The Marine veteran who held an unhoused Black man in a deadly chokehold aboard a New York City subway train earlier this month defended his actions and said in an interview with the New York Post the killing “had nothing to do with race.”
Daniel Penny, 24, told the newspaper he’s “deeply saddened by the loss of life,” amid what has become a contentious homicide case that has highlighted New York’s handling of homelessness.
“This had nothing to do with race,” he told the Post. “I’m not a white supremacist. … I’m a normal guy.”
The interview is the first time Penny has spoken publicly since being charged with second-degree manslaughter in the killing of Jordan Neely, a New York City street artist known for his Michael Jackson impersonations. Penny’s comments also come a day after Neely’s funeral was held in Harlem.
Penny has been out of jail on $100,000 bond. He has not been indicted and has not yet been required to enter a plea.
He held down Neely in a fatal chokehold on the subway train May 1 after Neely began shouting at passengers that he was hungry, thirsty, had little to live for and didn’t care if he died. Penny forced 30-year-old Neely to the train floor and restrained him in a chokehold until he stopped breathing. A medical examiner ruled Neely’s death a homicide.
Penny would take action in a similar situation again, “if there was a threat and danger in the present,” he told the Post.
While he said could not go into detail about how the confrontation unfolded because of his pending case, he described the incident as unlike “anything I’d experienced before.”
“It’s tragic what happened to him,” Penny told the Post. “Hopefully, we can change the system that’s so desperately failed us.”
Neely’s killing unfolded as the nation’s most populous city continues to grapple with the fundamental issues of a growing population of people experiencing homelessness and a mental health crisis – despite government efforts to alleviate the challenges.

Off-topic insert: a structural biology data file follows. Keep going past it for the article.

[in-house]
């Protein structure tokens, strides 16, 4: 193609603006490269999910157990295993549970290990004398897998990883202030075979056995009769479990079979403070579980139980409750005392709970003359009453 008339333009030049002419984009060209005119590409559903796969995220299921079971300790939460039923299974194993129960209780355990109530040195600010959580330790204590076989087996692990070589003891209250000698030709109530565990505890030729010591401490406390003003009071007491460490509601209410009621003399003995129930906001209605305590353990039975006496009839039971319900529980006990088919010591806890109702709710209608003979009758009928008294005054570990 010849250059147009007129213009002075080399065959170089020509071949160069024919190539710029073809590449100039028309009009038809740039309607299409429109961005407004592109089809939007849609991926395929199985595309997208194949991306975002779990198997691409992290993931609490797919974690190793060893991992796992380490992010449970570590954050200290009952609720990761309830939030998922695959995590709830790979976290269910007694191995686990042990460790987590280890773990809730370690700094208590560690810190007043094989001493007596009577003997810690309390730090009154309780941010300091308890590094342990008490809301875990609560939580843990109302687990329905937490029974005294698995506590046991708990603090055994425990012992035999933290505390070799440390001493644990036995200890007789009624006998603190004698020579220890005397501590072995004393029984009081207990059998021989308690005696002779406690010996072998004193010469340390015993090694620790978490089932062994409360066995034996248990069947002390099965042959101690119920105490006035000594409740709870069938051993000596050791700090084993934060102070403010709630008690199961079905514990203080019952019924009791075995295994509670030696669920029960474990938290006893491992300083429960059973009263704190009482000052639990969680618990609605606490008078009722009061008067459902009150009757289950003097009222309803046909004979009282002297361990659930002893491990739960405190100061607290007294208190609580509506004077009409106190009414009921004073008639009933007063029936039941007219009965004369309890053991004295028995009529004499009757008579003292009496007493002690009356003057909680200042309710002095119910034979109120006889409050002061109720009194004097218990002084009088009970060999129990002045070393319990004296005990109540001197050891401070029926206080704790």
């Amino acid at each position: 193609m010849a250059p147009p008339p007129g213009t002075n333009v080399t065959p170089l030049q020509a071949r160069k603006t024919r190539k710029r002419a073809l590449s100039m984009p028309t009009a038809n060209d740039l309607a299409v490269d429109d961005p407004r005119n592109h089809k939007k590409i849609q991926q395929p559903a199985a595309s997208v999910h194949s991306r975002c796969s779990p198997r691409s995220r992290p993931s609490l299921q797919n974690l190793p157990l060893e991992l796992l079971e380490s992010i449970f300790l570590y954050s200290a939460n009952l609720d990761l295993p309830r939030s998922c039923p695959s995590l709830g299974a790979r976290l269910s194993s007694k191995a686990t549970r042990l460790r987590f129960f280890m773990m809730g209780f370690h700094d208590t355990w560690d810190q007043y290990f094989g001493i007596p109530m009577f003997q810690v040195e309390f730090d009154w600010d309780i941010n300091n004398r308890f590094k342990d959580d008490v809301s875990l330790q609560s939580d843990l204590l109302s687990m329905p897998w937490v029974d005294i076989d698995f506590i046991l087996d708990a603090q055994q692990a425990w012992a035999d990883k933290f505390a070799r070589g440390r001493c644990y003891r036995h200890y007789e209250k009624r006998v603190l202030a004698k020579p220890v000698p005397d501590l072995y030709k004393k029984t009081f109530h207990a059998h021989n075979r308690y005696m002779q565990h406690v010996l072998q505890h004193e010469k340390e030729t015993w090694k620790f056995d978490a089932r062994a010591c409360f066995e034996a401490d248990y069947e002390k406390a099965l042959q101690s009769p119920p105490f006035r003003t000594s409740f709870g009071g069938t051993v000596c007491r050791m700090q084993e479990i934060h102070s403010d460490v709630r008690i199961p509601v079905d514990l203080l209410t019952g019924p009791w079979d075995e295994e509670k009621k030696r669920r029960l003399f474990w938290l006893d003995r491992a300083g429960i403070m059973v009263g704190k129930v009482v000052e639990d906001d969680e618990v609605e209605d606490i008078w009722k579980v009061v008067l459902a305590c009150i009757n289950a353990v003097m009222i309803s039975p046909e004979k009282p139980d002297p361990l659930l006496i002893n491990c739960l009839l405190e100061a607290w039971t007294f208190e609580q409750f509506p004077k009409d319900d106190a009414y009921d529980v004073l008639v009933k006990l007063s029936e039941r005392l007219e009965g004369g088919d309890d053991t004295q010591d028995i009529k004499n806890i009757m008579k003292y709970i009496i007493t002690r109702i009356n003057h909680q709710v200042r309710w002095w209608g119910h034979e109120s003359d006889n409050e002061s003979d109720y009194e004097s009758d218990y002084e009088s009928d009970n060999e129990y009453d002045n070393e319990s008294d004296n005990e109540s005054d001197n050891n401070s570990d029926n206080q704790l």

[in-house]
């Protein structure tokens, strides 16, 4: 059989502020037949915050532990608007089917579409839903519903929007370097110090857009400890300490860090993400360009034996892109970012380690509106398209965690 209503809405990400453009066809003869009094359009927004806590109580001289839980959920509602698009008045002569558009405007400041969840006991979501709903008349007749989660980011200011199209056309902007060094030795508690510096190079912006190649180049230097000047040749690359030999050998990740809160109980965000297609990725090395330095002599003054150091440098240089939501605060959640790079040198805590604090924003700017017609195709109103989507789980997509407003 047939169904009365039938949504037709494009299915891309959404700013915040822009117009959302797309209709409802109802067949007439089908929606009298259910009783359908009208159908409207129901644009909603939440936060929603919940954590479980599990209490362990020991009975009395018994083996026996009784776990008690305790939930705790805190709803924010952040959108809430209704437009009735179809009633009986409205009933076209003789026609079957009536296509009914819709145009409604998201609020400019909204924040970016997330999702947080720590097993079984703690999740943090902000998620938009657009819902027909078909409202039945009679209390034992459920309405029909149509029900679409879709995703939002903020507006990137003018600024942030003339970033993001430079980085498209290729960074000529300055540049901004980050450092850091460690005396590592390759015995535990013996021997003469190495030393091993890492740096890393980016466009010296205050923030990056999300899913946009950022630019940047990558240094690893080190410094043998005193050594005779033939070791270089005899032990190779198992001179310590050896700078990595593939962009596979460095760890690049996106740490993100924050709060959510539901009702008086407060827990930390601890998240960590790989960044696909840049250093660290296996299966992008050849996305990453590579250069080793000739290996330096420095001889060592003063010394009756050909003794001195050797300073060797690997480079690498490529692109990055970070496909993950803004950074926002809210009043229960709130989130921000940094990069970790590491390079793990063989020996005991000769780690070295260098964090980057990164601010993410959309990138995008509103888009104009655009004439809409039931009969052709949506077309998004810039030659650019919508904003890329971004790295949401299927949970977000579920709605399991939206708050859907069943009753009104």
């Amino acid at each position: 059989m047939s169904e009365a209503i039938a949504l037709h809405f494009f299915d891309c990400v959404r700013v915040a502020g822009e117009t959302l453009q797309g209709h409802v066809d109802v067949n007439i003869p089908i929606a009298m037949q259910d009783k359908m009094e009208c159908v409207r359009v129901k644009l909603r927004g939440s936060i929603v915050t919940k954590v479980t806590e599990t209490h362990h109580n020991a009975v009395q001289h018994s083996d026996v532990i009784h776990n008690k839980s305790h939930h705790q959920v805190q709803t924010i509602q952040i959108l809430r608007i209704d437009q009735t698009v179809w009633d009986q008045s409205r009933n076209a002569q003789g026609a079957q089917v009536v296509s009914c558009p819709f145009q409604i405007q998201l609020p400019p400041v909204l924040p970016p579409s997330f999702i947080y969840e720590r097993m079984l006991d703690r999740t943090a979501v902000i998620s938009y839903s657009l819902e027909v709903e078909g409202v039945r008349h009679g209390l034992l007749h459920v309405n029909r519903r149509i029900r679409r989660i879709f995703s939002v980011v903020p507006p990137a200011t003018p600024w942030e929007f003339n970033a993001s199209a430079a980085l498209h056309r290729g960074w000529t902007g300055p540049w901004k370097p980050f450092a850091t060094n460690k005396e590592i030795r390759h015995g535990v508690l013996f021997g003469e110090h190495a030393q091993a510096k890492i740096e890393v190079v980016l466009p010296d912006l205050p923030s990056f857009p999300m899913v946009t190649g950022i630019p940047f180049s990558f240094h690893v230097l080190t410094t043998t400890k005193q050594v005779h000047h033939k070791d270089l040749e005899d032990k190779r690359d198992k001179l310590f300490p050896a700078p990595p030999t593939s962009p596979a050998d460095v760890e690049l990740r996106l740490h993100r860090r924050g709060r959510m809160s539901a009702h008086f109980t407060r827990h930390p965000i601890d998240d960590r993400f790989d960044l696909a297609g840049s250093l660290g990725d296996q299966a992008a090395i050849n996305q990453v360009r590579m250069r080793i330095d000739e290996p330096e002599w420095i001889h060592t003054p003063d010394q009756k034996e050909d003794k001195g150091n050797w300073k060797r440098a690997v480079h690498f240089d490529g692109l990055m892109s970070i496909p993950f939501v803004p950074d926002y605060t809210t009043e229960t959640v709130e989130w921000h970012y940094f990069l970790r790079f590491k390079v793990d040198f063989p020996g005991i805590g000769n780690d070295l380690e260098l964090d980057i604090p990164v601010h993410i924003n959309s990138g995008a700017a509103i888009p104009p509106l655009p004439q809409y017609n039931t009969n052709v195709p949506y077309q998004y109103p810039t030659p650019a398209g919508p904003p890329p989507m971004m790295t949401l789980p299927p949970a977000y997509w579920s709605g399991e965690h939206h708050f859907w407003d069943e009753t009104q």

In response to the interview, Neely family attorneys called Penny a “killer.”
“This is an advertisement to soften the public’s view of Daniel Penny who choked Jordan Neely to death. We never called him a white supremacist, we called him a killer,” said a joint statement from attorneys Donte Mills and Lennon Edwards. “We want to know why he didn’t let go of that chokehold until Jordan was dead.”
Meanwhile, Penny’s attorney reiterated after the interview that his client “was protecting himself and everyone on that train.”
“But what gets lost is that, at the time he acted to defend those people, he put his own life and well-being on the line,” Steven Raiser wrote in a statement to CNN. “He had no way of knowing if he would be hurt or killed. He acted anyway by putting the well-being of everyone on that train above his own. It didn’t matter what race or religion, he acted to protect them all.”
After he was charged, Penny was required to surrender his passport and has been barred from leaving New York state without judicial approval.
Governor reacts to video
Neely’s killing, part of which was captured on video and posted online, sparked demonstrations calling for justice in his case as Manhattan prosecutors spent days deliberating how to proceed before apprehending and charging Penny.
The case also garnered reactions from top officials including New York Gov. Kathy Hochul, who described the video of the killing as “horrific.”
At Neely’s funeral Friday, the Rev. Al Sharpton delivered the eulogy, saying Neely “wasn’t trying to be something negative,” but wanted to “be like Michael” and “made the world smile and get on one beat.”
“We can’t live in a city where you can choke me to death with no provocation, no weapon, no threat, and you go home and sleep in your bed while my family got to put me in a cemetery. It must be equal justice under the law,” Sharpton said.
Neely was on a New York City Department of Homeless Services list of the city’s homeless with acute needs – sometimes referred to internally as the “Top 50” list – because people on the list tend to disappear, a source told CNN.
CNN’s Samantha Beech contributed to this report.